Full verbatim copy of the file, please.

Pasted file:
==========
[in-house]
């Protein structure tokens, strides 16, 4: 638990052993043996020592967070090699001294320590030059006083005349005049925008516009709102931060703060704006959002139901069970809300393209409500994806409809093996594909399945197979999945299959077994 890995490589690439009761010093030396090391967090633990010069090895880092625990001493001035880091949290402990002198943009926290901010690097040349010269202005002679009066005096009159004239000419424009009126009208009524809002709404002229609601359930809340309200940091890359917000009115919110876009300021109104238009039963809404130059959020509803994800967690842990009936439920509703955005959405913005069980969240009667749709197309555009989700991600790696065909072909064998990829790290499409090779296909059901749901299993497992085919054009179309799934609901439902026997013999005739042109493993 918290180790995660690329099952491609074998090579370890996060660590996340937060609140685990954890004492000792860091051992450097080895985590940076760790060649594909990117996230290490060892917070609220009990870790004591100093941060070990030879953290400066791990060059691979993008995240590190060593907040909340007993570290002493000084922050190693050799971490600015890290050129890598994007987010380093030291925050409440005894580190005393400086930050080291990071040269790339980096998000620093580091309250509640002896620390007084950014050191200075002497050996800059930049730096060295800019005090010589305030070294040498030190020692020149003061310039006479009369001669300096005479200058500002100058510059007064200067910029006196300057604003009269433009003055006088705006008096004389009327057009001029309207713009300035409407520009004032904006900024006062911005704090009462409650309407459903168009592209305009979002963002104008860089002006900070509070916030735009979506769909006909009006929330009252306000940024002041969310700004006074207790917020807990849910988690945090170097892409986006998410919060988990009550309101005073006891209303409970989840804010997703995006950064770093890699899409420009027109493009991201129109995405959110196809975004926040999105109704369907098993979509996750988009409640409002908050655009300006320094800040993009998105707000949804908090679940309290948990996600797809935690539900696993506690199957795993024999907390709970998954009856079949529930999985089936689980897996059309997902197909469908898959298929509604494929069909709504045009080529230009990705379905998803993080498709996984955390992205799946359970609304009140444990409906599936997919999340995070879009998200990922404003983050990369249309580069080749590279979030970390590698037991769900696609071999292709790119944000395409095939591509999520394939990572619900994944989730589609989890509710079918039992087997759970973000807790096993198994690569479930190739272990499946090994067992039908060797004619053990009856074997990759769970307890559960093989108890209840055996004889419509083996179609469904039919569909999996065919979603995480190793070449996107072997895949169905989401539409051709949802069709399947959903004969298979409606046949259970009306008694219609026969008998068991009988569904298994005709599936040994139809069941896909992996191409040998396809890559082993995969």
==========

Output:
[in-house]
């Protein structure tokens, strides 16, 4: 638990052993043996020592967070090699001294320590030059006083005349005049925008516009709102931060703060704006959002139901069970809300393209409500994806409809093996594909399945197979999945299959077994 890995490589690439009761010093030396090391967090633990010069090895880092625990001493001035880091949290402990002198943009926290901010690097040349010269202005002679009066005096009159004239000419424009009126009208009524809002709404002229609601359930809340309200940091890359917000009115919110876009300021109104238009039963809404130059959020509803994800967690842990009936439920509703955005959405913005069980969240009667749709197309555009989700991600790696065909072909064998990829790290499409090779296909059901749901299993497992085919054009179309799934609901439902026997013999005739042109493993 918290180790995660690329099952491609074998090579370890996060660590996340937060609140685990954890004492000792860091051992450097080895985590940076760790060649594909990117996230290490060892917070609220009990870790004591100093941060070990030879953290400066791990060059691979993008995240590190060593907040909340007993570290002493000084922050190693050799971490600015890290050129890598994007987010380093030291925050409440005894580190005393400086930050080291990071040269790339980096998000620093580091309250509640002896620390007084950014050191200075002497050996800059930049730096060295800019005090010589305030070294040498030190020692020149003061310039006479009369001669300096005479200058500002100058510059007064200067910029006196300057604003009269433009003055006088705006008096004389009327057009001029309207713009300035409407520009004032904006900024006062911005704090009462409650309407459903168009592209305009979002963002104008860089002006900070509070916030735009979506769909006909009006929330009252306000940024002041969310700004006074207790917020807990849910988690945090170097892409986006998410919060988990009550309101005073006891209303409970989840804010997703995006950064770093890699899409420009027109493009991201129109995405959110196809975004926040999105109704369907098993979509996750988009409640409002908050655009300006320094800040993009998105707000949804908090679940309290948990996600797809935690539900696993506690199957795993024999907390709970998954009856079949529930999985089936689980897996059309997902197909469908898959298929509604494929069909709504045009080529230009990705379905998803993080498709996984955390992205799946359970609304009140444990409906599936997919999340995070879009998200990922404003983050990369249309580069080749590279979030970390590698037991769900696609071999292709790119944000395409095939591509999520394939990572619900994944989730589609989890509710079918039992087997759970973000807790096993198994690569479930190739272990499946090994067992039908060797004619053990009856074997990759769970307890559960093989108890209840055996004889419509083996179609469904039919569909999996065919979603995480190793070449996107072997895949169905989401539409051709949802069709399947959903004969298979409606046949259970009306008694219609026969008998068991009988569904298994005709599936040994139809069941896909992996191409040998396809890559082993995969």